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Ryan Murphy on Glee’s Final Season: New Location and Smaller Cast

GLEE: Artie (Kevin McHale, C) performs in the "Tested" episode of GLEE airing Tuesday, April 15 (8:00-9:00 PM ET/PT) on FOX. ©2014 Fox Broadcasting Co. CR: Mike Yarish/FOX

After Cory Monteith’s unexpected passing last summer, Ryan Murphy knew he had to change directions with Glee. Suddenly, it felt wrong to be hanging around the high school. “The big idea, the big plan of what the series was gonna be and how it was gonna end radically changed when Cory passed away,” Glee boss Ryan Murphy told Vulture. Finn would have taken over the glee club while Rachel would pursue her dreams in New York City. When Cory passed away, “that part of the story as we imagined it, it just didn’t make any sense anymore, and it felt bad, to be quite honest.” So producers decided to reset the show leading up to the final season. They’d close the McKinley High chapter with the 100th episode, and start fresh with all of the core cast relocating to New York. Creatively, Murphy’s happy. On Monday afternoon, he got on the phone with a small group of reporters to discuss further upcoming changes and what else to expect as Glee looks toward the end.

1. The final season won’t be set in New York.
McKinley’s glee club is gone, and Blaine, Sam, Artie, and Mercedes have moved to New York. But the series doesn’t plan on staying there exclusively. “The final season is really its own story and its own location,” Murphy said, declining to elaborate on where that would be. “While the New York stuff will be alive, the final season is not New York–centric at all.”

2. There will be a time jump between seasons.
The remaining four episodes focus on Rachel’s debut as Fanny Brice. (Murphy teases, “Is it going to be a huge success? Is it going to be a flop? And where will that turn her? Will she want to stay and do more New York shows? Will she want to do something else?”) Meanwhile, the relationships between Kurt and Blaine, and Mercedes and Sam, will come to a head, and then, says Murphy, “something big happens, and the final season is the aftermath of that.” That aftermath will take some (most?) of them out of New York. Baseless prediction: Funny Girl flops, the final season picks up a couple of years later, and everyone is an adult living (and singing and dancing) in Hollywood, the final frontier. Why not?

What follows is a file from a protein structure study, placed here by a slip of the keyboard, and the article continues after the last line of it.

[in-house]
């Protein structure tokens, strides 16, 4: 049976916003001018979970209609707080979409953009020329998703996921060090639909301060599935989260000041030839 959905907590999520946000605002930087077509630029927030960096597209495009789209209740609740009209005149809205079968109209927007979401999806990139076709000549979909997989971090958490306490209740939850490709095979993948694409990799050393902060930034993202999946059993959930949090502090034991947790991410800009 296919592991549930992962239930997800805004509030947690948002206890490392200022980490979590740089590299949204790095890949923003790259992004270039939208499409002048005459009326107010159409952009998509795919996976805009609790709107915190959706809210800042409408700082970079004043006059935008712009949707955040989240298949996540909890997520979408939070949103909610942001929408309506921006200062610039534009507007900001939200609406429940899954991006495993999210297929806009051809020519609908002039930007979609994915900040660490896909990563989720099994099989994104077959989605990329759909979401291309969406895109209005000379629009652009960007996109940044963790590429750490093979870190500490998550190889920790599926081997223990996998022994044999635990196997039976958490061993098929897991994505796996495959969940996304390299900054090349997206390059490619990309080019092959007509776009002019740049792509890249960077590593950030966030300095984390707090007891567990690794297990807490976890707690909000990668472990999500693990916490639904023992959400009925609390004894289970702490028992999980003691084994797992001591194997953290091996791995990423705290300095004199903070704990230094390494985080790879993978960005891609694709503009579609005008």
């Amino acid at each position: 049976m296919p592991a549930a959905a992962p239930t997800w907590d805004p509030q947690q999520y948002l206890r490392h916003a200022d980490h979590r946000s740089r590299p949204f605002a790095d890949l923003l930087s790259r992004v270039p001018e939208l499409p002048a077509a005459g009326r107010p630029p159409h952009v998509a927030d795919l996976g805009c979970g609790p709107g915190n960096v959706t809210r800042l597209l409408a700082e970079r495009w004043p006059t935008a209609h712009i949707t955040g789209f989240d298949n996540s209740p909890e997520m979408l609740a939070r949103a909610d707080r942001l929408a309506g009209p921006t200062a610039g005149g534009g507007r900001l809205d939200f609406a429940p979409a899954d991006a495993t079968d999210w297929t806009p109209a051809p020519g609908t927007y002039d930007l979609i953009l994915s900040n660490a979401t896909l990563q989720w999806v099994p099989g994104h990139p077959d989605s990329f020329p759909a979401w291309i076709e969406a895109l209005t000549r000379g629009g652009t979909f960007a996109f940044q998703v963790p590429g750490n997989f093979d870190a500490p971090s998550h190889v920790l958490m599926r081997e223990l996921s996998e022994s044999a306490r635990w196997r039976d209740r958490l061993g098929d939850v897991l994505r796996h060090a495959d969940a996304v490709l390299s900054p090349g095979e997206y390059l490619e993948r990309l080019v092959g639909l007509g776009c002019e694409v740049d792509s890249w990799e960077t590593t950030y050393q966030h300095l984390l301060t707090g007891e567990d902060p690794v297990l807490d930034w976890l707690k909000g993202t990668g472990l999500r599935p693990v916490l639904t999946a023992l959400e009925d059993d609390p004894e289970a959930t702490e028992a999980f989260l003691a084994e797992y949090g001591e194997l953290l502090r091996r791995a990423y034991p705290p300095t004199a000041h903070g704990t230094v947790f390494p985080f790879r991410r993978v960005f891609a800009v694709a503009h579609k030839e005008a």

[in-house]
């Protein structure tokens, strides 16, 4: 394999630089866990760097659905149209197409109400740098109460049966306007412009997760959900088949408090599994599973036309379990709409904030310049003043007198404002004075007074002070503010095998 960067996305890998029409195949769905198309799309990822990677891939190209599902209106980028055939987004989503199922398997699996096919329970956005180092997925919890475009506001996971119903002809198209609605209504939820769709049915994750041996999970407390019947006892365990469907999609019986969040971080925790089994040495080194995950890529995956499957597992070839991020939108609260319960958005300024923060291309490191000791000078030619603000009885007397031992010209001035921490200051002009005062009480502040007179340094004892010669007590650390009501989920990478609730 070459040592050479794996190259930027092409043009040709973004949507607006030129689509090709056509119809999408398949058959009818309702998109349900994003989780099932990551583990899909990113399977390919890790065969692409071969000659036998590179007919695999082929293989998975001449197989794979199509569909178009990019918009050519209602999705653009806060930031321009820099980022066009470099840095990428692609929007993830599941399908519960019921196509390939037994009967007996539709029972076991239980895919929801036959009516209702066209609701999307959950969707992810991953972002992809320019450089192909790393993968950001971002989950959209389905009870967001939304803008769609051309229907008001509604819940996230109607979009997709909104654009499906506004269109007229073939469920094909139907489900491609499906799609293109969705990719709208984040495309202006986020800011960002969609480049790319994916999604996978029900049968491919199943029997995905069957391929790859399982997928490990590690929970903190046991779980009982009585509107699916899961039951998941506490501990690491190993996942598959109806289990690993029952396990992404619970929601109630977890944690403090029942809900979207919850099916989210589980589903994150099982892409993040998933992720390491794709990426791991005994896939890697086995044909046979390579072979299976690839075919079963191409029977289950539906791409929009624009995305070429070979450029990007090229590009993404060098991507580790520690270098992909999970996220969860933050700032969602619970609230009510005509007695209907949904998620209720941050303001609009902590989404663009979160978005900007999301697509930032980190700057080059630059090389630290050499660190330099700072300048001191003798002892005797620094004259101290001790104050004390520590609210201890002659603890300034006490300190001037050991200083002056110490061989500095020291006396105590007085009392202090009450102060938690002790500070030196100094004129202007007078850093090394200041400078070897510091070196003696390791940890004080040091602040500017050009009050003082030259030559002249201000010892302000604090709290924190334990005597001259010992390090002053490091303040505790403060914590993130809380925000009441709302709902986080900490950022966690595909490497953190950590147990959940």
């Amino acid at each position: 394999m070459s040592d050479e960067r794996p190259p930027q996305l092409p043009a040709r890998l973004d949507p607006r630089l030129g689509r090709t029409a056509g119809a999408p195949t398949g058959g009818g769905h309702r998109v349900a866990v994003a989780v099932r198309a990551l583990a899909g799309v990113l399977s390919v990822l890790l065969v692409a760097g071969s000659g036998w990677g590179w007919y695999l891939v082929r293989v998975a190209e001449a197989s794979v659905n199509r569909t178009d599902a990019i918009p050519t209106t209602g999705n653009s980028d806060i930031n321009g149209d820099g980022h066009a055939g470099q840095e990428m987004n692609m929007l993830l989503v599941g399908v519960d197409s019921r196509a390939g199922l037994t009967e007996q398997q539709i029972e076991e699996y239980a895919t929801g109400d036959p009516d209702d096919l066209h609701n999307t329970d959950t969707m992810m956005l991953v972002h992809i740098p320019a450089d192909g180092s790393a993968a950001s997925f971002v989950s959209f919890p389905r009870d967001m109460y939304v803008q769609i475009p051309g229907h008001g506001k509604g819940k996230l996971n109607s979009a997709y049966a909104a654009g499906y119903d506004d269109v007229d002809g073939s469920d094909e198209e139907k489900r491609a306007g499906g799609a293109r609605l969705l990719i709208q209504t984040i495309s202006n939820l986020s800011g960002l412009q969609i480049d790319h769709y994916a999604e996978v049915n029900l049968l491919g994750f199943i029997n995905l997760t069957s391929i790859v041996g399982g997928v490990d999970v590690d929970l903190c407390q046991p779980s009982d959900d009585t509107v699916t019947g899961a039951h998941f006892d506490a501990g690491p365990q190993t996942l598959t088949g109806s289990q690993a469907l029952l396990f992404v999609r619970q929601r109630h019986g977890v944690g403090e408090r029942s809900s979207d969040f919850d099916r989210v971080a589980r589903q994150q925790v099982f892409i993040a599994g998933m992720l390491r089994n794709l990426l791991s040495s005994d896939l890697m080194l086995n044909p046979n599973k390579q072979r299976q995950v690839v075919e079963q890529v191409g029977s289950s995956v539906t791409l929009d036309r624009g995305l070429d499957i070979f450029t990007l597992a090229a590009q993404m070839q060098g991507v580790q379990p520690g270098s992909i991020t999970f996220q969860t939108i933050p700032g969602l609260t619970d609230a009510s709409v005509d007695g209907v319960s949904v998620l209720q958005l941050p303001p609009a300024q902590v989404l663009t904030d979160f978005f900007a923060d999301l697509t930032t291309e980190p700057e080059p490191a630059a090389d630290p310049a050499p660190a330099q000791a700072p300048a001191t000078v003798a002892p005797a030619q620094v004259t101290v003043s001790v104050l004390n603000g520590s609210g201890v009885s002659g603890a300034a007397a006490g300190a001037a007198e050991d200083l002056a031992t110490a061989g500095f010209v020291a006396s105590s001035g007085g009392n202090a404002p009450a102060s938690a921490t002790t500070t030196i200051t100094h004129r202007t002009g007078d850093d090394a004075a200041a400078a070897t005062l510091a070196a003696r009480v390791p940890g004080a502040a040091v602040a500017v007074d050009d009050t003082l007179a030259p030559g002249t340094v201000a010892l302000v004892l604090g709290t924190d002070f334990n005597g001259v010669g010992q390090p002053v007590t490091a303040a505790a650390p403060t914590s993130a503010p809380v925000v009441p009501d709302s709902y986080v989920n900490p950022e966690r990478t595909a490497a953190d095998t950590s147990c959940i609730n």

3. Kurt might also still go to Russia.
Murphy didn’t deny it.

4. The final season will be 24 episodes long.
That’s the initial 22-episode sixth-season order plus two episodes that are being held from this season. “This year we did 20 episodes because we had a three-week delay on and off with production because of Cory’s passing. There was no way to physically produce those episodes and get them on the air in May,” Murphy said.

5. The number of series regulars will shrink.